US (and other) government bond yields continue to retreat. On 10-year treasuries the return is 1.95%. Whatever the Federal Reserve actually ends up doing this year, investors see cash rates falling over time.
That situation is not constructive for the USD, and nor were Tuesday's few US ecostats. The Johnson Redbook index put retail sales 5.5% above the same week last year but 2.4%~ down from a month ago. ISM's report on business put current business conditions at 50.0, on the cusp of growth and contraction. The IBD/TIPP survey of consumer confidence was a little more upbeat: at 56.6 it was the 34th consecutive month of positive, above-50, readings. The USD was in the middle of the major-currency field, unchanged on average against the others.
The European Council at last produced a list of names for the EU's top appointed jobs. Most of them are unfamiliar to investors: the other one, Christine Lagarde, is nominated to head the European Central Bank. Although Mme Lagarde is neither a banker nor an economist, but a lawyer and a politician, she does have experience as France's finance minister and for the last eight years has headed the International Monetary Fund. The general view is that she is the "continuity" candidate, sharing Mario Draghi's taste for monetary stimulus and a supporter of his "whatever it takes" approach to preserving the euro.
The Euroland purchasing managers' index readings for the services sector this morning came in at or around forecast. All were within the expansion zone above 50. Germany won with a 55.8 and Italy looked softest at 50.5. The composite reading for pan-Euroland was 52.2 with the services sector at 53.6: Manufacturers might be struggling but consumers are still buying burgers and haircuts. The EUR is unchanged against the USD.
An unusual lack of correlation between oil prices and the Loonie saw WTI crude fall 4% while the CAD picked up 0.2% against the USD. The decline in oil prices came despite the OPEC+ agreement to curtain production. Investors believe the traditional cartel is no longer in a position to set prices because North American shale oil production has become so important. They also see problems as a result of a looming global economic slowdown.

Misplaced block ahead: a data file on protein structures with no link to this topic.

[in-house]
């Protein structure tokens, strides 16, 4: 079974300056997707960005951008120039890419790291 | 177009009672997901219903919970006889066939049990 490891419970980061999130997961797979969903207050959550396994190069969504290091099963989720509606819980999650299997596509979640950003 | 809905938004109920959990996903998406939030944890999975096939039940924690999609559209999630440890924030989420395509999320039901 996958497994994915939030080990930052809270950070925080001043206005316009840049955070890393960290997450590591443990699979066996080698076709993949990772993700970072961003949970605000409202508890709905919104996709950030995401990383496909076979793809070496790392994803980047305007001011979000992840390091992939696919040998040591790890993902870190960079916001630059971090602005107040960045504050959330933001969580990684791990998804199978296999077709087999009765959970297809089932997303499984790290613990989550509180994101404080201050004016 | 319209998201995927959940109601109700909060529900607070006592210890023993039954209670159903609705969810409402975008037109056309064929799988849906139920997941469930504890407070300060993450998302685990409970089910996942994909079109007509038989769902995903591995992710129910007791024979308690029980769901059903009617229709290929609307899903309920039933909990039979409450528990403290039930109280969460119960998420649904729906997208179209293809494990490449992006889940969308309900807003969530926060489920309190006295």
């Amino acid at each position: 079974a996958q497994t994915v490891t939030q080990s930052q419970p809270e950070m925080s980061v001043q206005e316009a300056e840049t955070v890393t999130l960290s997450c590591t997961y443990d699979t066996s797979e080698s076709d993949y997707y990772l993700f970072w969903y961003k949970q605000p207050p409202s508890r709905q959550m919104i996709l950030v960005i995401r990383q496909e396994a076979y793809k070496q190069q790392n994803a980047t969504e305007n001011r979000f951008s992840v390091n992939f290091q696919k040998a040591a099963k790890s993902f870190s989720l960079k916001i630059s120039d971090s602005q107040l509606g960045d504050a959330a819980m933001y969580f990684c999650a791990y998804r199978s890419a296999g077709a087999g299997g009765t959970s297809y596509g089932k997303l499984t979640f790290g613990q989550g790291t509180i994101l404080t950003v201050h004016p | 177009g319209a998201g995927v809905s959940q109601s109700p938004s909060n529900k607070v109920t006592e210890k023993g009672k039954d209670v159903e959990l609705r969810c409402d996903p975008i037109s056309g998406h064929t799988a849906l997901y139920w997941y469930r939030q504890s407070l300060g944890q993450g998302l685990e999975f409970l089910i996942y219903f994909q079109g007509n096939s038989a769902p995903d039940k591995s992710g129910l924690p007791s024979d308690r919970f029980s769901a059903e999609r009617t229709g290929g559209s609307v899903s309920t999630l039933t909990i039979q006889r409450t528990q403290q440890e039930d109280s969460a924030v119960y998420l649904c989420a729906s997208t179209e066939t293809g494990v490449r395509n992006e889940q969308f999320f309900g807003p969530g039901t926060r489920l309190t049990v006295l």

The CAD received some help from the delayed Canadian manufacturing PMI. Although production fell in June at its fastest rate in three and a half years, the 49.2 reading was a tick higher on the month and two ticks above the forecast 49.0.
Britain's services PMI at 50.2 was disappointing, nearly a point below forecast and a point lower on the month. It was still - just - in the growth zone but Markit's report summed it up as "close to stagnation". The number did no real damage to the GBP but it is the day's weakest performer, down by 0.3% against the USD.
The real damage was inflicted by the Bank of England governor yesterday, in a speech that cost the pound half a US cent in 20 minutes. Speaking of "growing concerns over the global economic outlook" he said trade tensions have increased the downside risk and Trump's tariffs could "shipwreck" the global economy. There was little in the speech that investors did not already know, but their takeaway was that a no-deal Brexit would be bad thing and lead to lower interest rates.
Investors were struck by another bout of nervousness and the JPY was the principal beneficiary, strengthening by 0.5% against the USD. Much of the shine has rubbed off the trade truce, which they held so dear at the weekend. The steady fall in US bond yields narrows their attraction in comparison to similar Japanese issues and 10-year JGBs yielding a negative -0.16% are less costly to own that the equivalent German bonds at -0.39%.
Japan's services PMI this morning came in at 51.9. It was positive, and a little better than the previous month's 51.7, but missed the 52.0 predicted by economists.